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A 2020 STUDY conducted for the Department of Defense adds credence to the growing belief that airline passengers are not likely to contract COVID-19 when flying.

The study found the risk of aerosol dispersion was reduced 99.7 percent thanks to high air exchange rates, HEPA-filtered recirculation and downward ventilation found on modern jets.


Investigators looked at the impact of an infected passenger on those seated nearby in the cabins of Boeing 767s and 777s. Those two aircraft types are wide-bodies typically used for long-haul flights where a virus could be expected to spread more easily.

To test the exposure risk for passengers sitting near an infected person, researchers released fluorescent tracer aerosols representing the droplets released by exhaling or coughing and looked at the impact on multiple “breathing zones” throughout the aircraft. More than 11,500 breathing zone seat measurements were taken with releases from 46 different seats.

“The reality is those tests are indicative of what happens on every airplane. An aircraft is just a remarkably safe environment,” says United Airlines CEO Scott Kirby.

The study’s team included members from United, Boeing, the University of Nebraska Medical Center, National Strategic Research Institute and other research firms. It was prepared for the U.S. Transportation Command and the Air Force’s Air Mobility Command.

The study reinforces the message that airlines have been trying to convey that HEPA filters and high turnover rates of airflow in passenger cabins reduce viral exposure. In fact, the study found that contamination in the aircraft was less than what is found in private residences.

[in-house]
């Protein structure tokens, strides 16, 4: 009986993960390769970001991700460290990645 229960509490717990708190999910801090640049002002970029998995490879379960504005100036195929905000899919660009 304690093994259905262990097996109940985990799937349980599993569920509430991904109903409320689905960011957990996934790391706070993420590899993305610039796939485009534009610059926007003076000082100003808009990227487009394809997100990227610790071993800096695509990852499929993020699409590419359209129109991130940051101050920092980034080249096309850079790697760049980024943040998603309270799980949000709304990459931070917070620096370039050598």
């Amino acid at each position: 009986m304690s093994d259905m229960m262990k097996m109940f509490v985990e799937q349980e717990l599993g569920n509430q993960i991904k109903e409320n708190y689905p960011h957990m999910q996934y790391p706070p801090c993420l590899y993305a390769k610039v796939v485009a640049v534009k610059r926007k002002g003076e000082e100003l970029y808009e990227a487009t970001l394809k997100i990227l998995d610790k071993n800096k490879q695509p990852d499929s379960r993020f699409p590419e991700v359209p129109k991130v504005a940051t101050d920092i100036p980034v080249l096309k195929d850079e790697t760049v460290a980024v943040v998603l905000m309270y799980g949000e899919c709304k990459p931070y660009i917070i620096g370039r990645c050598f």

With the airflow from ceiling to floor, “There is no place indoors that it is anywhere close to that” when it comes to limiting the spread of the virus, Kirby says. He urged other airlines to emulate United’s policy of making sure power units operate in a way that allows passengers to take advantage of aircraft ventilation systems while still at the gate.

Kirby also urged passengers to make sure that their overhead vents are fully open during their flights to maximize air circulation.

On most planes, the air exchange rate is approximately every three minutes, and 75 percent comes from outside the plane, meaning that only 25 percent of cabin air is recirculated.

“The 767 and 777 both removed particulate 15 times faster than a home ... and five to six times faster than recommended design specifications for modern hospital operating or patient isolation rooms,” according to the study.

Tests were conducted by placing instruments that can measure particles in proximity to a simulated sick passenger. The study took masks into consideration, factoring that passengers might be wearing the type of surgical masks handed out by airlines.

Bookings dropped sharply after COVID-19 started infecting millions around the world in the belief that spending hours in cabins in close proximity to other passengers could easily spread the virus.

Carriers have tried to allay passengers’ concerns and protect aircrew members’ health by requiring masks, mandating social distancing and instituting other precautions.

Study finds air on planes safer than in homes or operating rooms


TIP: During air travel, keep the vents above your seat open at all times to improve ventilation.

Revenge Road Trip

How frustration led me on the trip of a lifetime